The untold story of how Antonin Scalia's 'gift to Canada' shaped our spy services
As Donald Trump mulls a Supreme Court successor to the conservative firebrand judge, Sean Fine examines how a young, decidedly evenhanded Scalia helped the Canadian government in the 1970s to get a grip on domestic spy agencies that had begun to spin out of control
He was the most outspoken conservative judge of his era. And Antonin Scalia's death last February at age 79 kicked off an epic battle for the soul of the United States Supreme Court, on which he'd served for 30 years. Now the Republicans, after blocking President Barack Obama's bid to choose a judicially moderate successor, will reap the benefits of their stonewalling, because soon-to-be president Donald Trump is free to search for a judge exactly like Mr. Scalia. As if he could ever find one.
But before the inimitable Antonin Scalia joined the Supreme Court, he was a law professor with a wife and eight children, soon to be nine. And then Canada came calling, with a freelance job: consultant to a royal commission aimed at revamping national-security agencies.
It was the 1970s – a time when this country was reeling from revelations about out-of-control spy services. The RCMP had burned down a barn in Quebec to prevent a meeting between Quebec separatists and U.S. radicals, broken into journalists' offices, infiltrated legitimate protest groups, stolen political-party membership lists. In 1977, the Pierre Trudeau government had set up the Royal Commission into Certain Activities of the RCMP, to be led by Justice David McDonald of Alberta. The commission offered Mr. Scalia a contract to write a report describing how the United States had confronted the notorious excesses of its own intelligence agencies, including the attempt a decade earlier to push civil-rights leader Martin Luther King Jr. to take his own life by sending him a threatening letter and an audiotape of extramarital sexual activities.
And Mr. Scalia, then in his early 40s, accepted – for the respectable, but not princely, sum of $7,500 U.S. (then worth $8,750 Canadian), based on 30 days' work at $250 a day. The job wound up being much more onerous than he had expected: He was more than a year late delivering his report, though still in plenty of time to be useful.
The report's scrupulously impartial (for the most part) author was not the larger-than-life figure he would one day become: a man obsessed with his own fame, and prone to scandalizing the court with his ridicule of its liberal members. ("What really astounds," he wrote, dissenting from the 5-to-4 ruling legalizing gay marriage two years ago, "is the hubris reflected in today's judicial Putsch.") Here was the dispassionate, sober jurist of unmistakable power – the one who might have been. That's the view of one of his biographers, Bruce Allen Murphy, a law professor at Lafayette College in Pennsylvania, who read the report at The Globe and Mail's request.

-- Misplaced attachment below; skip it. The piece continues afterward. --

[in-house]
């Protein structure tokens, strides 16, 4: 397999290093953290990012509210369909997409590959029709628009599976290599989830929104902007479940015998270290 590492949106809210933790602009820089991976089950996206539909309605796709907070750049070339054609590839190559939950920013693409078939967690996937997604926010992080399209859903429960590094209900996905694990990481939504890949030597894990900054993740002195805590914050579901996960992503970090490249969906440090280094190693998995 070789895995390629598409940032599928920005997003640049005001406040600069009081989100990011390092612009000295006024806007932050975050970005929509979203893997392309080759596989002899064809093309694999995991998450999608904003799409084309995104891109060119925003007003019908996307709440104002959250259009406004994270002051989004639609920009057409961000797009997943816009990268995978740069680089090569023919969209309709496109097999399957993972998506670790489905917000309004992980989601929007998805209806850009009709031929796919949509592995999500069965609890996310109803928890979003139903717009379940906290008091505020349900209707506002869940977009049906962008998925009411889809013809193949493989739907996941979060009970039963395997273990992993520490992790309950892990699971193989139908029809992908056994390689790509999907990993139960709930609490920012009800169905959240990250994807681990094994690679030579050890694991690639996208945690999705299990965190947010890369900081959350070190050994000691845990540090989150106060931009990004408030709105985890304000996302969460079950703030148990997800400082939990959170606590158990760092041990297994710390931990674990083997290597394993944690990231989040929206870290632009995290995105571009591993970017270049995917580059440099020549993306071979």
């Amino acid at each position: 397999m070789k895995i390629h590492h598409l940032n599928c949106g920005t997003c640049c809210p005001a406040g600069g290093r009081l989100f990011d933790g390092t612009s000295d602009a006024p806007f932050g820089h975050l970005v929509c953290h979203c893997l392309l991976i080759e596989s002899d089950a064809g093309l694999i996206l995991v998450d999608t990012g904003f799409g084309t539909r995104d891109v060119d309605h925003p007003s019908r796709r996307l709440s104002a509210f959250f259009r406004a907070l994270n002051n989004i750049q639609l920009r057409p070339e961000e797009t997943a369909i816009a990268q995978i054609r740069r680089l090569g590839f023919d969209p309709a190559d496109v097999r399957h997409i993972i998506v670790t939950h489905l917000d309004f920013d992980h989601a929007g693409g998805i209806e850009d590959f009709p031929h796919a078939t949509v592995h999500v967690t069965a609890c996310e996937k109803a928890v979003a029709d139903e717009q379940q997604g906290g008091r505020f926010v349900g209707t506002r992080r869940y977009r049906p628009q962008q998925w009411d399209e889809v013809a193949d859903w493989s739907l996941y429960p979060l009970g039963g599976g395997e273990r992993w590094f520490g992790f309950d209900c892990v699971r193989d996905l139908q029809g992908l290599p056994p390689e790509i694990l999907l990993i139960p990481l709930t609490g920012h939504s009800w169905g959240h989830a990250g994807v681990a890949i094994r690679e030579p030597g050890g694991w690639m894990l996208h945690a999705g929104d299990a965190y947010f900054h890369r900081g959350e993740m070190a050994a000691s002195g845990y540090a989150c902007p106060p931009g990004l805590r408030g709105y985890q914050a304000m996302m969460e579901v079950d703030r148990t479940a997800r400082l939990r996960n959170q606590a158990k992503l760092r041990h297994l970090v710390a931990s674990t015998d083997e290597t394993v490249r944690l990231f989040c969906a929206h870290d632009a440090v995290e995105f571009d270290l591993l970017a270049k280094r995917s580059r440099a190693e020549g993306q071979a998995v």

"Historians will look back and say, 'He was as brilliant as anybody who has ever served on the Supreme Court – William O. Douglas, Oliver Wendell Holmes, John Marshall.' Of the 112 justices, we're only talking about a handful of people who were really, really smart. But the way he did his job late in his career probably will diminish his legacy. He could have achieved so much more. Had he done his job the way he did that report for the commission, his legacy, I think, would be entirely different."
The story of Mr. Scalia's report to Canada at a pivotal time in its security-intelligence history has never been told. "Scalia's gift to Canada," is how Peter Russell, the research director who hired him, characterizes the report today. The Globe obtained the 200-plus-page document (which included 100 pages of detailed footnotes and appendixes) by making a request under the federal access-to-information law to the National Library and Archives. Why the work remained secret, and was kept in a sealed area of the National Library and Archives all these years, remains unclear.
Its influence, though difficult to pin down, exceeded anything that could have been envisioned when Mr. Scalia took on the assignment: So impressed were the Canadians who read it that it wound up in the hands of a renowned deputy attorney-general at the Canadian Justice Department, Roger Tassé, who was helping at that very moment to draft the Charter of Rights and Freedoms, which would take effect in 1982.
Ironically, the man hired by the committee whose job was to clean up Canadian security services would, years later, express support for torture in some circumstances. A provocateur with his finger on the pulse of his times, Mr. Scalia used an often brutal, terrorist-fighting secret agent from the TV show 24 to make the point: "Jack Bauer saved Los Angeles," he said in a speech in Ottawa in 2007. "He saved hundreds of thousands of lives. Are you going to convict Jack Bauer? … Is any jury going to convict Jack Bauer?"
But no pro-torture viewpoint is visible in his neutrally titled report, United States Intelligence Law. Its theme: Countries need powerful state investigative resources to protect security, but they also need to keep those powers in check and to protect personal privacy.
The Scalia file: Scroll through the highlights and read the full documents
A hefty price tag for hands-on experience